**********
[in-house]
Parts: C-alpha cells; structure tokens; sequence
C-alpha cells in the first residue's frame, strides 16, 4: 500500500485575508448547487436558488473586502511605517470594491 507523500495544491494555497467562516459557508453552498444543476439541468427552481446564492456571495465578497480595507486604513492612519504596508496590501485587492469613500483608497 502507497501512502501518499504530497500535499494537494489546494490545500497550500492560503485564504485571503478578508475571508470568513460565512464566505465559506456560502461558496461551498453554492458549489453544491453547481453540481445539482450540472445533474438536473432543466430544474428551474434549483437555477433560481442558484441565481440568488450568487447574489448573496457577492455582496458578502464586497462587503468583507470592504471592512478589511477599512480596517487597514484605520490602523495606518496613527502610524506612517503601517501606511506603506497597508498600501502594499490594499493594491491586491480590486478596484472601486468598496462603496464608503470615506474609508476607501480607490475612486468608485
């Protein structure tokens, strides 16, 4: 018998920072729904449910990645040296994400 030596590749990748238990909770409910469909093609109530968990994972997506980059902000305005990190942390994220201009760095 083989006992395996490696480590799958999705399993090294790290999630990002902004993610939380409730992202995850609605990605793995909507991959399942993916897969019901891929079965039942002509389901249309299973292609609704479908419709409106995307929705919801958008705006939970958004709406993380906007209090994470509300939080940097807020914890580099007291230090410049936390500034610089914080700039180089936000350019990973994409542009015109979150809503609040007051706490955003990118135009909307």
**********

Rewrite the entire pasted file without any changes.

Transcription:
[in-house]
Parts: C-alpha cells; structure tokens; sequence
C-alpha cells in the first residue's frame, strides 16, 4: 500500500485575508448547487436558488473586502511605517470594491 507523500495544491494555497467562516459557508453552498444543476439541468427552481446564492456571495465578497480595507486604513492612519504596508496590501485587492469613500483608497 502507497501512502501518499504530497500535499494537494489546494490545500497550500492560503485564504485571503478578508475571508470568513460565512464566505465559506456560502461558496461551498453554492458549489453544491453547481453540481445539482450540472445533474438536473432543466430544474428551474434549483437555477433560481442558484441565481440568488450568487447574489448573496457577492455582496458578502464586497462587503468583507470592504471592512478589511477599512480596517487597514484605520490602523495606518496613527502610524506612517503601517501606511506603506497597508498600501502594499490594499493594491491586491480590486478596484472601486468598496462603496464608503470615506474609508476607501480607490475612486468608485
């Protein structure tokens, strides 16, 4: 018998920072729904449910990645040296994400 030596590749990748238990909770409910469909093609109530968990994972997506980059902000305005990190942390994220201009760095 083989006992395996490696480590799958999705399993090294790290999630990002902004993610939380409730992202995850609605990605793995909507991959399942993916897969019901891929079965039942002509389901249309299973292609609704479908419709409106995307929705919801958008705006939970958004709406993380906007209090994470509300939080940097807020914890580099007291230090410049936390500034610089914080700039180089936000350019990973994409542009015109979150809503609040007051706490955003990118135009909307």